When you travel frequently, you begin to appreciate the beauty of the unexpected. You start realizing that things are largely outside of your control, so you stop planning so much and just go with the flow.
Not only has this made me a happier person overall, but my new-found spontaneity has also led to some of my most exciting travel stories. If I hadn't loosened up and become more open to adventure, I never would have kissed that boy in a bar or gone to the Olympics or jumped into a river in Scotland on New Year's Day. And what a shame that would have been.
When it comes to relationships
Traveling overall has given me a lot of confidence in myself. Especially as a solo traveler, I often find myself in situations where I am totally at my own mercy. I alone can decide my fate and make or break my travel experience. So I've learned how to adapt to challenges and solve problems on my own. And the result has been a lot of empowerment.
This of course has spilled over into the social part of my life, influencing all of my relationships. I am now more comfortable being the one to strike up a conversation or invite someone out for a drink or to ask to tag along on an adventure. I'm just more comfortable being ME in relationships now.
And I'm not just talking about romantic-type relationships, either (though the confidence has certainly changed those, too). ALL of my relationships — with guys, friends, family members — have been impacted by me becoming a tad bit more adventurous.
When it comes to being alone
In high school, I would have been mortified at the thought of going to a move alone or eating dinner by myself at a restaurant. These days, however, I don't even think twice.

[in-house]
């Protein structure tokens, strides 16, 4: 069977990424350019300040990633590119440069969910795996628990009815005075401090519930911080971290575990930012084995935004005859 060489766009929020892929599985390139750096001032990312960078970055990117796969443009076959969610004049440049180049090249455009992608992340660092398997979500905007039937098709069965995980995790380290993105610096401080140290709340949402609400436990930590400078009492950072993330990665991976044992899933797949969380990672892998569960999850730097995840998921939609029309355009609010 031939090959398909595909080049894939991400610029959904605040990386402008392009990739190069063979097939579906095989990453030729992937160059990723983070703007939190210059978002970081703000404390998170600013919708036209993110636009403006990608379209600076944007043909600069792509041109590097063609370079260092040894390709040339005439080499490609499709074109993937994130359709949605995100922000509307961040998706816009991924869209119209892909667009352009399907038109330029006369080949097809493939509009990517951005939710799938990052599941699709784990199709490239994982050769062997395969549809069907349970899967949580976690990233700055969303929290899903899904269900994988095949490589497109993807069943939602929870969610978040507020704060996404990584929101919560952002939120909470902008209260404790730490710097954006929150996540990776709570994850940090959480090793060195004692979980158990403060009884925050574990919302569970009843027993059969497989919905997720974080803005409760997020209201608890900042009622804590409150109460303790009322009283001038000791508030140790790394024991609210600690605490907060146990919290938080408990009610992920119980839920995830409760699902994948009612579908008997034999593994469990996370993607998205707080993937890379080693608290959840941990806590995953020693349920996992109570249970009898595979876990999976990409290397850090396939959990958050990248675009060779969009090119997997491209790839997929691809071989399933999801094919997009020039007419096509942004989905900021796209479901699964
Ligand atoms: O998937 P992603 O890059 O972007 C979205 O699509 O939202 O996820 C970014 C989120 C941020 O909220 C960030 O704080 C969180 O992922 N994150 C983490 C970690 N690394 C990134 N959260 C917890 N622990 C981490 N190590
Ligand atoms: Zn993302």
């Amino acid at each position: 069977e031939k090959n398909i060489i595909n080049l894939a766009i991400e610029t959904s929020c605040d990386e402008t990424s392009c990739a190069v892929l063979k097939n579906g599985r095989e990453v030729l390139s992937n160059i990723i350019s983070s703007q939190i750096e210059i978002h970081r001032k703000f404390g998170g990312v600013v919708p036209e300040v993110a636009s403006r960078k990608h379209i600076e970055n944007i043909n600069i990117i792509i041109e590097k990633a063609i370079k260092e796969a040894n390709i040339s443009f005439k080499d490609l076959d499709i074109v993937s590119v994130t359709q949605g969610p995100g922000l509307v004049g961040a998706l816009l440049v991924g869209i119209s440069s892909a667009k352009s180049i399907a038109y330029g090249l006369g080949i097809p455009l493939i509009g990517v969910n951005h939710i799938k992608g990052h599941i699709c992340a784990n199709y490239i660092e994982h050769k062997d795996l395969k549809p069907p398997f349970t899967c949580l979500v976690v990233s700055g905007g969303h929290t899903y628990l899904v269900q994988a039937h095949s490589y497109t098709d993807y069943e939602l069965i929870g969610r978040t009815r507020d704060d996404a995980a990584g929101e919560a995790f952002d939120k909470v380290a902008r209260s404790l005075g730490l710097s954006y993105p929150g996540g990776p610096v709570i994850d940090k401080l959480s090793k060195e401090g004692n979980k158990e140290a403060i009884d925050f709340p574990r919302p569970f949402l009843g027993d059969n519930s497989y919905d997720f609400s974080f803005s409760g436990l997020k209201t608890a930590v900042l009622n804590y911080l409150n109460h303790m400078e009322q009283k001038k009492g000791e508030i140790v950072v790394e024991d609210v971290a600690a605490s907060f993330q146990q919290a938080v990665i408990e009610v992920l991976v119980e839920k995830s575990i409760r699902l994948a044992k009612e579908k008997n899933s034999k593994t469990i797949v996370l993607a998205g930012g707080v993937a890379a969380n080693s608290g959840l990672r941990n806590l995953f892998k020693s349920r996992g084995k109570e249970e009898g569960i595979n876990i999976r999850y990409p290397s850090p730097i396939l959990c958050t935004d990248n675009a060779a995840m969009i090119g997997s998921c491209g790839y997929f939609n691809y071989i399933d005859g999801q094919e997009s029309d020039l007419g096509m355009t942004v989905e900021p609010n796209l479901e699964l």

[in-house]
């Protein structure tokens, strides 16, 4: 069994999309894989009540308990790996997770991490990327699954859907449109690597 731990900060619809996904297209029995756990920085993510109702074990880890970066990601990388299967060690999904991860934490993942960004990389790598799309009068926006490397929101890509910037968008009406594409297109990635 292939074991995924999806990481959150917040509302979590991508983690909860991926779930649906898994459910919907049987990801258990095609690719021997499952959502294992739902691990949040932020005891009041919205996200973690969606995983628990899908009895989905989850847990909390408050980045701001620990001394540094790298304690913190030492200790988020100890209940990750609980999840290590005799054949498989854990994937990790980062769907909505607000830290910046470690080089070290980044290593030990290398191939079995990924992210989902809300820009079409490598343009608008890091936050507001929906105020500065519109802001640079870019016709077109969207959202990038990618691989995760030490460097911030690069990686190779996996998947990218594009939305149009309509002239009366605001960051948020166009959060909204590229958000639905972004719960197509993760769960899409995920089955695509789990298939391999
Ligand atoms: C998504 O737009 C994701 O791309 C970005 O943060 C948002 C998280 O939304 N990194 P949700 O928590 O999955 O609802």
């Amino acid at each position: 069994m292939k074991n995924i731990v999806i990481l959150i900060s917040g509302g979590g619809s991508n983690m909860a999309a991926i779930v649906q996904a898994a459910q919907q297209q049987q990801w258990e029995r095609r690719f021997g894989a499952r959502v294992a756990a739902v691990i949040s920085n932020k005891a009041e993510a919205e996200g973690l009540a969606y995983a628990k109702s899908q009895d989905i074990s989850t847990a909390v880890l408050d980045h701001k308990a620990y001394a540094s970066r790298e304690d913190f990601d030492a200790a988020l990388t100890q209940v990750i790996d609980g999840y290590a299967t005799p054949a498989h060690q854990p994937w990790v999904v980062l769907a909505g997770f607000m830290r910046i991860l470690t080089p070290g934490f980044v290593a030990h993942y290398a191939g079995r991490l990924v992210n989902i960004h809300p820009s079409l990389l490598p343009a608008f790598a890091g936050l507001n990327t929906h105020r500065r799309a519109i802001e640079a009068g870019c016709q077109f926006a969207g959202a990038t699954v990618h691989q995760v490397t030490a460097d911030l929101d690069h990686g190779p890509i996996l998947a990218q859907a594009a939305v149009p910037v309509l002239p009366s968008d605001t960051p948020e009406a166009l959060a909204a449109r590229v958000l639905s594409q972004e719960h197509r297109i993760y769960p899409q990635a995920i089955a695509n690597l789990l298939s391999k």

Gaining confidence, curiosity, and a greater sense of adventure has made me perfectly content with tackling things on my own. Whether it's a whitewater rafting tour in Slovenia or a meal out in Wellington, I'm perfectly fine going it alone if no one else is around to share the experience with.
This relates back to the increased confidence in general, but traveling solo has also just made me better at being alone and enjoying my own company. It's true what they say, you know — being alone does not necessarily equal being lonely.
When it comes to stepping out of my comfort zone
The last item on this list really relates back to all the others. It is practically impossible to change or better yourself if you're unwilling to step out of the comfortable bubble that usually surrounds you in life. It's not easy to force yourself out, but, once you do, the possibilities are endless.
The more I travel, the more willing I am to challenge myself. Some of the challenges (like sleeping in a jungle or trying a new food) are just baby steps, while others (quitting my job or planning a big solo trip) are much more significant. All of them, though, push me outside of my comfort zone and help me grow; help me better myself as a person.
All of those young British men going on their Grand Tours back in the 18th century may have been traveling vastly differently than I travel today. But, at the end of the day, they probably learned many of the same lessons about life as I have. Ultimately, we're all traveling in search of the same things. Change. Clarity. Knowledge.
And, of course, adventure.
Has traveling made YOU more adventurous?
It’s in Chester in northern England.